The main difference between cellobiose and maltose is that cellobiose connects through the b-position of the C1 carbon, whereas maltose connects through the a-position of the C1 carbon.
Key Areas Covered
1. What is Cellobiose
– Definition, Structure, Function
2. What is Maltose
– Definition, Structure, Function
3. Similarities – Cellobiose and Maltose
– Outline of Common Features
4. Difference Between Cellobiose and Maltose
– Comparison of Key Differences
What is Cellobiose
Cellobiose is a disaccharide that is a reducing sugar. The formation of cellobiose occurs through the β (1→4) bond. However, the formation of cellobiose occurs from the partial digestion of cellulose. Generally, this can be enzymatic or acidic hydrolysis of cellulose. Paper, jute, and cotton are materials rich in cellulose. In addition, cellobiose hydrolyses into glucose with acids or through enzymes. Cellobiose also contains eight free alcohol groups. They contain one acetal linkage and one hemiacetal linkage. More importantly, they give rise to strong hydrogen bonds that are intramolecular and intermolecular.
Furthermore, cellobiose serves as an indicator carbohydrate for diseases like malabsorption syndrome and Crohn’s disease. The chemical formula of cellobiose is C12H22O11, while its molecular mass is 342.297 g·mol−1. The appearance of cellobiose is white, hard powder. In addition to that, it is odorless. Normally, the density of cellobiose is 1.768 g/mL. Generally, cellobiose is very slightly soluble in alcohol.
What is Maltose
Maltose is a sugar that contains two glucose units, containing α (1→4) bonds between them. It serves as a member of amylose, the key structural motif of starch. Therefore, the beta-amylase breakdown of starch produces maltose. In general, beta-amylase removes two glucose units at a time. The breakdown of starch also occurs in germinating seeds. Maltose is a reducing disaccharide. Hence, it opens to presenting a free aldehyde group. Maltase is also the enzyme responsible for the breakdown of maltose, catalyzing the hydrolysis of the glycosidic bond.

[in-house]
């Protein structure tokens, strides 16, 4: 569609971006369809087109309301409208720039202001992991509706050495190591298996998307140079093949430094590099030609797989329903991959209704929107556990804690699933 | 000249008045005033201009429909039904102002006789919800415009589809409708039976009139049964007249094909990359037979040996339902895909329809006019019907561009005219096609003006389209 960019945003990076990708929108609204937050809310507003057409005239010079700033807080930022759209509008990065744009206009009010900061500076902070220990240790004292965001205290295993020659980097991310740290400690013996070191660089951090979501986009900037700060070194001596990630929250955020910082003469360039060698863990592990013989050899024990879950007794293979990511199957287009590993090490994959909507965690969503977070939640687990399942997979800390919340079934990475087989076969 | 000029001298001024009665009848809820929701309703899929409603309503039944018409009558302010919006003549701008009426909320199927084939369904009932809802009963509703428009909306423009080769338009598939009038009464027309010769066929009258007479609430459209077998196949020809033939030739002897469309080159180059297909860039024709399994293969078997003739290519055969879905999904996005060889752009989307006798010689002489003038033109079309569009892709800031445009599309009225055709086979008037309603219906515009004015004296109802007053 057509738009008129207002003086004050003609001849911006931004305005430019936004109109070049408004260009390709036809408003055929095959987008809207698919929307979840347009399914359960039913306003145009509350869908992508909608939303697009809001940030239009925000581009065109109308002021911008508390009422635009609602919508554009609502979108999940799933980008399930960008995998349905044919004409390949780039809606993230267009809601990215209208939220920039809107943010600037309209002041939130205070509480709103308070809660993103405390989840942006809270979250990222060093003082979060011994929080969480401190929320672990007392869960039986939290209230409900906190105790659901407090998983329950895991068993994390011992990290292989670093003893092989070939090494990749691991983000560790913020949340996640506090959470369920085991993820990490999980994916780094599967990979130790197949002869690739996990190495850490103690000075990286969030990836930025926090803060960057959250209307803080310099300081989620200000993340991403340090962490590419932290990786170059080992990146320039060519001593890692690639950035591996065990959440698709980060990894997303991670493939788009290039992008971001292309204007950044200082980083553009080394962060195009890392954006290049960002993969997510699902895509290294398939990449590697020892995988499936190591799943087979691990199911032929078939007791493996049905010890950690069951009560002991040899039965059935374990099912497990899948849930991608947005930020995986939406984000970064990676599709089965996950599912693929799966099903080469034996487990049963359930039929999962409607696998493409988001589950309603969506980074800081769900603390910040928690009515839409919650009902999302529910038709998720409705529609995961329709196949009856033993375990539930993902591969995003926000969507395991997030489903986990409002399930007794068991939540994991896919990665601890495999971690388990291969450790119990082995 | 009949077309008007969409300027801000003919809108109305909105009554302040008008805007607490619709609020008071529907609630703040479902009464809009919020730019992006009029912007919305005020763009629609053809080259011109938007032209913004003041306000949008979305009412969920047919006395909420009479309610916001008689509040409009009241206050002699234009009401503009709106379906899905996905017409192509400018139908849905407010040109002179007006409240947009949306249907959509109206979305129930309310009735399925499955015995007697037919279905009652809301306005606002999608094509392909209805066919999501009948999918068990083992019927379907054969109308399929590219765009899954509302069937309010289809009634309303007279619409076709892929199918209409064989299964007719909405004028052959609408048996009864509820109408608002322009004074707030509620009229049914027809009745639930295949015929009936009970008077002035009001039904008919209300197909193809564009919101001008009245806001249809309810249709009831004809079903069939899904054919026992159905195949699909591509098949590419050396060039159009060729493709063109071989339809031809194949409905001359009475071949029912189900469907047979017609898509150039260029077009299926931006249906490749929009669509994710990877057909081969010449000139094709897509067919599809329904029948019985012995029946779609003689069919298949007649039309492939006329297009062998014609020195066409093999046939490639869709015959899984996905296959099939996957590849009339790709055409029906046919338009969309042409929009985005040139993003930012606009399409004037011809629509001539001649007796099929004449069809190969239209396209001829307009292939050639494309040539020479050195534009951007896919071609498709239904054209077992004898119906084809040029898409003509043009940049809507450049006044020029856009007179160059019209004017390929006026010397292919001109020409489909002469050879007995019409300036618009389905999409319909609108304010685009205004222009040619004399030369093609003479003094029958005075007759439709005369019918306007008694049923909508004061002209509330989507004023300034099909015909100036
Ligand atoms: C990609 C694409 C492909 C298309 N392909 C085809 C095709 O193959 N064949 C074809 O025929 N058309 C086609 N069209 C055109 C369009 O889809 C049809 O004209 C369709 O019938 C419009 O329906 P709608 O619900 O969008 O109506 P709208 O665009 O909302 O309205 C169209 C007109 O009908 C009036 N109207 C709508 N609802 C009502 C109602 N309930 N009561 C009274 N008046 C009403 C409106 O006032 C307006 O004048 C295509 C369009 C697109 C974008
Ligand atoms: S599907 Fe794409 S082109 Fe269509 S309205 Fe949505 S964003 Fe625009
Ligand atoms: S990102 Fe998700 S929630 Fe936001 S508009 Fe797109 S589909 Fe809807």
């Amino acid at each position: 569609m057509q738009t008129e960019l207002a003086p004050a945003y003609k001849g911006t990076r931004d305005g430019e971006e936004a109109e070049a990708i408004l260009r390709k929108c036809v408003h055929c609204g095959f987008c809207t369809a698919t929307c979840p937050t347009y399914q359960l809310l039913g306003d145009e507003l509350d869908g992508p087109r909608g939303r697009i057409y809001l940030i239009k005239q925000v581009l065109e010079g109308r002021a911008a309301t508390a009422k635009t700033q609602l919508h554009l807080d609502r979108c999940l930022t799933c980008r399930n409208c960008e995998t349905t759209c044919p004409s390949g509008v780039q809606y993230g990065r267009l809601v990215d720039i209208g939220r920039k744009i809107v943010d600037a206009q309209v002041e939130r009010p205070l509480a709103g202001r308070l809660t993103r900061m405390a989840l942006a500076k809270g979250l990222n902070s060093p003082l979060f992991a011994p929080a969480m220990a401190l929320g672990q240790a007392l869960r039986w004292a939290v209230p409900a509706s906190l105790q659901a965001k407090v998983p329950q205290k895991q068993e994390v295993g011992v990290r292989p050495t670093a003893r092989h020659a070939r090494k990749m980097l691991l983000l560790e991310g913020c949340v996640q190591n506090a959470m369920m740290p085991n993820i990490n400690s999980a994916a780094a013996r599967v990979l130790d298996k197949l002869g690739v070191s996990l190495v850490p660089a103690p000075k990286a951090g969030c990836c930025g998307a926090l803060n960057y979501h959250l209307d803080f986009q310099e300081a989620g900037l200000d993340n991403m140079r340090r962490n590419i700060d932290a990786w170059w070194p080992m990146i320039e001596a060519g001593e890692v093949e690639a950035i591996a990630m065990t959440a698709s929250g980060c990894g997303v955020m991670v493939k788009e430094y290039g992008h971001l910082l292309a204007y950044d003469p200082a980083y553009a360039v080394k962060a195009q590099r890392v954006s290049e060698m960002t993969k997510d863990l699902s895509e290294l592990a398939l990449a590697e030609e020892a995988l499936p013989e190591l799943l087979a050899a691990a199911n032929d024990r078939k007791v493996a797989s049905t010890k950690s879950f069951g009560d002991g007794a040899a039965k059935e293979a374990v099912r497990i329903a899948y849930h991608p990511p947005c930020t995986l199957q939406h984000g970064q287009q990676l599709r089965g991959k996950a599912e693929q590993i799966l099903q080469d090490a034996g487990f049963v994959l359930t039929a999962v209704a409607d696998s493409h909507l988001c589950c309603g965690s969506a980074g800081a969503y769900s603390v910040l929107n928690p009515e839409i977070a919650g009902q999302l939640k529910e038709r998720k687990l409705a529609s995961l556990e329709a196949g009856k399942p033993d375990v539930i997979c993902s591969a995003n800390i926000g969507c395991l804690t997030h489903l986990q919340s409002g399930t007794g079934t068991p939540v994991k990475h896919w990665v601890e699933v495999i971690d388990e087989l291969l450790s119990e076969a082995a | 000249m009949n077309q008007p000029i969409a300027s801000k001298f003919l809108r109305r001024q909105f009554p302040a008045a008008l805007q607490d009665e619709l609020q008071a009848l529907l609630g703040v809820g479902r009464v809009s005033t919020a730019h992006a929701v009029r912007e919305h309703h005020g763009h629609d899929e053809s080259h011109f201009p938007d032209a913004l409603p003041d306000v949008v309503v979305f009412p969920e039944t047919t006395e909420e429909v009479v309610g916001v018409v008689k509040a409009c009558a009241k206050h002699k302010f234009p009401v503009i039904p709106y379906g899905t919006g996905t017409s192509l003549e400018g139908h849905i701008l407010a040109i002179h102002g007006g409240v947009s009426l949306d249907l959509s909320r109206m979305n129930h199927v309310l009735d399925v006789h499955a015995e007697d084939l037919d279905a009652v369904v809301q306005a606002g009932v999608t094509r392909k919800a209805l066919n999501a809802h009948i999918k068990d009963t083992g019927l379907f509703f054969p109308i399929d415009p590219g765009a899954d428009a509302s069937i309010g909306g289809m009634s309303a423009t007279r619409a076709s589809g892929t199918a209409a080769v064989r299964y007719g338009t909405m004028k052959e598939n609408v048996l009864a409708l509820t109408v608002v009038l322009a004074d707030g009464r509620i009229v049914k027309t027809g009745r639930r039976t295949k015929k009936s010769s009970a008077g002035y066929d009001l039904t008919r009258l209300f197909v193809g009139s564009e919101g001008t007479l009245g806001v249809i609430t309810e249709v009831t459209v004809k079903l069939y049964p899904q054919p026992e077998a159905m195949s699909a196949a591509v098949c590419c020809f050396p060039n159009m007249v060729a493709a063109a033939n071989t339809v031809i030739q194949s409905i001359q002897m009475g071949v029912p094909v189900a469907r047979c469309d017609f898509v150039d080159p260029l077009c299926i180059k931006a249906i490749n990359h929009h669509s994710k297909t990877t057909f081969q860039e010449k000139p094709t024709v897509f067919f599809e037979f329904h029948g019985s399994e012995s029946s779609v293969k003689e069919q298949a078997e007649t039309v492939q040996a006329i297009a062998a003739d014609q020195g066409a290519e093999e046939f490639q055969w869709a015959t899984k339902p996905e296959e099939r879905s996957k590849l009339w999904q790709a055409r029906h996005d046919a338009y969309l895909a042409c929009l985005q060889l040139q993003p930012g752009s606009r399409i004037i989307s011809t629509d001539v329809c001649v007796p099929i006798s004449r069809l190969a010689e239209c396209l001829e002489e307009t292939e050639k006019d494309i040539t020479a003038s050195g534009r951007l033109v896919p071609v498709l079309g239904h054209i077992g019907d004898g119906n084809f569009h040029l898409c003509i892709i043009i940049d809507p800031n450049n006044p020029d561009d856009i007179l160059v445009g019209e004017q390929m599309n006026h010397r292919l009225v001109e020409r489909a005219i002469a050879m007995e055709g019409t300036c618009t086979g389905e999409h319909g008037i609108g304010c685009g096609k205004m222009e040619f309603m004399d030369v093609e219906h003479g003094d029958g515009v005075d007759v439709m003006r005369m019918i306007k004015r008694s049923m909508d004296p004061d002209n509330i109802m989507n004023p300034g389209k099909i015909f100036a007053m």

Moreover, maltose exhibits mutarotation, forming α and β isomers in aqueous solutions. Generally, different conformations of the anomeric carbon are responsible for different specific rotations in aqueous solutions. Germinating grains contain maltose. In addition, maltose occurs in different quantities in partly hydrolyzed products of starch, including maltodextrin, acid-thinned starch, and corn syrup.
Similarities Between Cellobiose and Maltose
- Cellobiose and maltose are two types of dimers of D-glucose.
- Both are reducing sugars.
- They have a similar chemical formula, C12H22O11.
- Both undergo condensation at their C1 and C4 positions removing H20.
Difference Between Cellobiose and Maltose
Cellobiose refers to a white crystalline water-soluble disaccharide, while maltose refers to a sugar produced by the breakdown of starch, e.g. by enzymes found in malt and saliva.
Moreover, cellobiose occurs from the partial digestion of cellulose, while maltose occurs from the partial digestion of starch.
Cellobiose connects through the b-position of the C1 carbon, while maltose connects through the a-position of the C1 carbon.
Cellobiose forms β(1→4) bond while maltose forms α(1→4) bond.
In brief, cellobiose and maltose are two types of disaccharides that are reducing sugars. Both undergo condensation at their C1 and C4 positions. Generally, cellobiose occurs from the partial digestion of cellulose. Cellobiose forms β (1→4) bond, connecting through b-position of the C1 carbon. In comparison, maltose occurs from the partial digestion of starch. In addition, it forms α (1→4) bond between C1 and C4 carbons. Therefore, the main difference between cellobiose and maltose is their structure and formation.
- Cellobiose. Biology Articles, Tutorials & Dictionary Online.
- Maltose – structure, formula, properties, production, uses. BYJUS.